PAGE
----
If indeed Mr. Danjuma is concerned about the abuse of the military and its use to aid and abet violations of peopleâ€™s rights, why is he just waking up now? If Mr. Danjuma wanted to atone for his murky past and acquire a national voice, where was he when the same military over which he had previously presided repeatedly (according to Amnesty International and most local observer groups) committed the mass killings of unarmed IPOB and MASSOB sympathizers in Onitsha and other parts of the South East?
Maybe it is also part of the attributes of men of immense power and wealth to develop amnesia even on matters that they themselves presided over. Maybe I was the Defence Minister under whose watch the little town of Odi in Bayelsa state was reduced to rubble. I was probably the Minister of Defence when Zaki Biam in Benue State was similarly flattened by tanks and armoured vehicles.
Danjuma is a privileged citizen who has full unfettered access to the president. I have lost count of how many presidential advisory committees he is chairing under the Buhari presidency. There is no indication that Mr. Danjuma has tried and failed to get a presidential audience to air his views to Mr. Buhari on these and other matters. I guess it is easier and more convenient to seek audience to canvass yet another oil bloc than to proffer suggestions on how to improve the state of our national security. Since Danjuma was playing to the gallery, he could have gone the whole hog by openly canvassing suggestions on which the public can engage the government in search of ways to improve a bad situation.
While the idealism and fire of youth can tempt those angry with government to scream at high pitch, the wisdom of age dictates that elders do not rouse the rabble or pull down the homestead. Danjumaâ€™s statement may fit into his definition of freedom of speech. But it steps overboard into the realm of irresponsible utterance and even treasonable incitement.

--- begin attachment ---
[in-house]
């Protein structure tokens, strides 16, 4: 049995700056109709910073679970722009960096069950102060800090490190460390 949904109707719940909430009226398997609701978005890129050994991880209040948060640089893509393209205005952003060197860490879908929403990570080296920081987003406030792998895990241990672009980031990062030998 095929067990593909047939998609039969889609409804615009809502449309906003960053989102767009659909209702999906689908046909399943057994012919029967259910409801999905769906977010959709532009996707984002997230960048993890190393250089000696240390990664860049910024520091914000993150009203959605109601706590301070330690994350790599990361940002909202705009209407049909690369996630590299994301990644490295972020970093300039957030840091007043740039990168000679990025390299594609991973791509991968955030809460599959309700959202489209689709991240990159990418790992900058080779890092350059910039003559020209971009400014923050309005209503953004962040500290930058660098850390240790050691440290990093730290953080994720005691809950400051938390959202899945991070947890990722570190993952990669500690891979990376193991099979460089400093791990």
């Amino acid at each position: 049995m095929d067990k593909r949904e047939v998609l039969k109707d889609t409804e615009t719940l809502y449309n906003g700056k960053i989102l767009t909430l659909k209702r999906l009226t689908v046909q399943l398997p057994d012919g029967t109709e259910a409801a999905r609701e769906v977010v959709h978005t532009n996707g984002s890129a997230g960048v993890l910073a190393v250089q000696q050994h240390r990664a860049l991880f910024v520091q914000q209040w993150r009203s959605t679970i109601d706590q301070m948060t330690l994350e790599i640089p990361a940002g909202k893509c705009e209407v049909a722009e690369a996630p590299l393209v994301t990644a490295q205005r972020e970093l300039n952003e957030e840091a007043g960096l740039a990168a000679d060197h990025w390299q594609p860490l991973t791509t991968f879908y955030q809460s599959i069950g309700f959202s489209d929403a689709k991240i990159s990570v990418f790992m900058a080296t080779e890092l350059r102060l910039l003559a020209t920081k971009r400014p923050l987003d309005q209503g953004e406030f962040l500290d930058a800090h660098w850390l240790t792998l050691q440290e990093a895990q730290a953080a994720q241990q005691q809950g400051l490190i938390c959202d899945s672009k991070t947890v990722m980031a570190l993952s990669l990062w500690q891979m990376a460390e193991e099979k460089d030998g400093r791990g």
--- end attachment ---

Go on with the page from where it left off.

The full implication of Danjumaâ€™s call for self help in matters of self-defense by citizens goes beyond his immediate constituency. It is a toxic epistle on political philosophy of a most decadent variety. This dangerous epistle is addressed to all Nigerians who today feel increasingly exposed and vulnerable to these marauding killer gangs. It is simply a call to arms against fellow Nigerians and a tacit defiance of the state and its security apparatus. It announces and inaugurates the onset of a state of nature, a land of everyman to himself and God for all of us.
If we were to revert to a state of nature, the armed masses in defiance of the state would be out in the streets machetes, Dane guns, bows and arrows, clubs, cudgels and all. Even a dysfunctional state with the weakest semblance of law and order and a monopoly of the instruments of violence is still our best guarantee for the protection and defense of our residual freedoms, holdings and rights. Our challenge is to make the state work through the periodic regime changes that democracy guarantees.
But in the nightmare universe of Danjumaâ€™s toxic advocacy, the strong will kill the weak except the weak come together in mutinous gangs and arm themselves for self-defense since the state, according to him, has failed. For Danjuma, the state is failing, Nigerians should go back to a state of nature akin to what Thomas Hobbes described, a place where anarchy reigns and life is short, nasty and brutish. It was the fear of this descent into anarchy that prompted Thomas Hobbes to argue for the necessity of order under a sovereign leviathan. Danjuma who owes his emergence, prominence, fame and fortune to anarchic decapitation of a sovereign wants a nation of anarchists.
â€¢ Dr. Chidi Amuta is a member of THISDAY Editorial Board